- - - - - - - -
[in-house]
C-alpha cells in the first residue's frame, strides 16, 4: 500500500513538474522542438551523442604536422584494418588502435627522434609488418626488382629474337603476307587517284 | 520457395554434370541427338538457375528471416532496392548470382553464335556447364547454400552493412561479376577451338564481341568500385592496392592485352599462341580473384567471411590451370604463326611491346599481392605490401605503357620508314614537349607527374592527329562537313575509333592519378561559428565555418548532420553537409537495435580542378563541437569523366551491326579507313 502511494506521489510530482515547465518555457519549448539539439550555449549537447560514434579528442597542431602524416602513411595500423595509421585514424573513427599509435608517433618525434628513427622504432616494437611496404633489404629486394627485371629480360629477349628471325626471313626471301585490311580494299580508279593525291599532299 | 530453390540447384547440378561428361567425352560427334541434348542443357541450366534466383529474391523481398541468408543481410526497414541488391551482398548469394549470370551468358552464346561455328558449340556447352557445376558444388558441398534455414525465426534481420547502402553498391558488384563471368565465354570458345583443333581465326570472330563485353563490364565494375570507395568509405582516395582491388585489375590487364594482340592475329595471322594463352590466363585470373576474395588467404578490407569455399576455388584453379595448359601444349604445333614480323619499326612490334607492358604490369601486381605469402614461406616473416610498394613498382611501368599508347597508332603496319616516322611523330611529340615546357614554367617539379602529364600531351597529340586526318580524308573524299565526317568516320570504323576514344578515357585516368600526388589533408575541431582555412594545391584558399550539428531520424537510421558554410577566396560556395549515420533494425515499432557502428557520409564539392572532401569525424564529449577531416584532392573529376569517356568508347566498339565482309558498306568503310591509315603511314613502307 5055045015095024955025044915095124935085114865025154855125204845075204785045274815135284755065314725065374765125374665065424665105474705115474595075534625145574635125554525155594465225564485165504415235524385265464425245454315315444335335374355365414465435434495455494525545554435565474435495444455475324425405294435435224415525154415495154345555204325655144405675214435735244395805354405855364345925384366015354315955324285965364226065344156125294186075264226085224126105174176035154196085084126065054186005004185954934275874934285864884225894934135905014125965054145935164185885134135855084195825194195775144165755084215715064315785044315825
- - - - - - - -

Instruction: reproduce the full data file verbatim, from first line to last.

[in-house]
C-alpha cells in the first residue's frame, strides 16, 4: 500500500513538474522542438551523442604536422584494418588502435627522434609488418626488382629474337603476307587517284 | 520457395554434370541427338538457375528471416532496392548470382553464335556447364547454400552493412561479376577451338564481341568500385592496392592485352599462341580473384567471411590451370604463326611491346599481392605490401605503357620508314614537349607527374592527329562537313575509333592519378561559428565555418548532420553537409537495435580542378563541437569523366551491326579507313 502511494506521489510530482515547465518555457519549448539539439550555449549537447560514434579528442597542431602524416602513411595500423595509421585514424573513427599509435608517433618525434628513427622504432616494437611496404633489404629486394627485371629480360629477349628471325626471313626471301585490311580494299580508279593525291599532299 | 530453390540447384547440378561428361567425352560427334541434348542443357541450366534466383529474391523481398541468408543481410526497414541488391551482398548469394549470370551468358552464346561455328558449340556447352557445376558444388558441398534455414525465426534481420547502402553498391558488384563471368565465354570458345583443333581465326570472330563485353563490364565494375570507395568509405582516395582491388585489375590487364594482340592475329595471322594463352590466363585470373576474395588467404578490407569455399576455388584453379595448359601444349604445333614480323619499326612490334607492358604490369601486381605469402614461406616473416610498394613498382611501368599508347597508332603496319616516322611523330611529340615546357614554367617539379602529364600531351597529340586526318580524308573524299565526317568516320570504323576514344578515357585516368600526388589533408575541431582555412594545391584558399550539428531520424537510421558554410577566396560556395549515420533494425515499432557502428557520409564539392572532401569525424564529449577531416584532392573529376569517356568508347566498339565482309558498306568503310591509315603511314613502307 5055045015095024955025044915095124935085114865025154855125204845075204785045274815135284755065314725065374765125374665065424665105474705115474595075534625145574635125554525155594465225564485165504415235524385265464425245454315315444335335374355365414465435434495455494525545554435565474435495444455475324425405294435435224415525154415495154345555204325655144405675214435735244395805354405855364345925384366015354315955324285965364226065344156125294186075264226085224126105174176035154196085084126065054186005004185954934275874934285864884225894934135905014125965054145935164185885134135855084195825194195775144165755084215715064315785044315825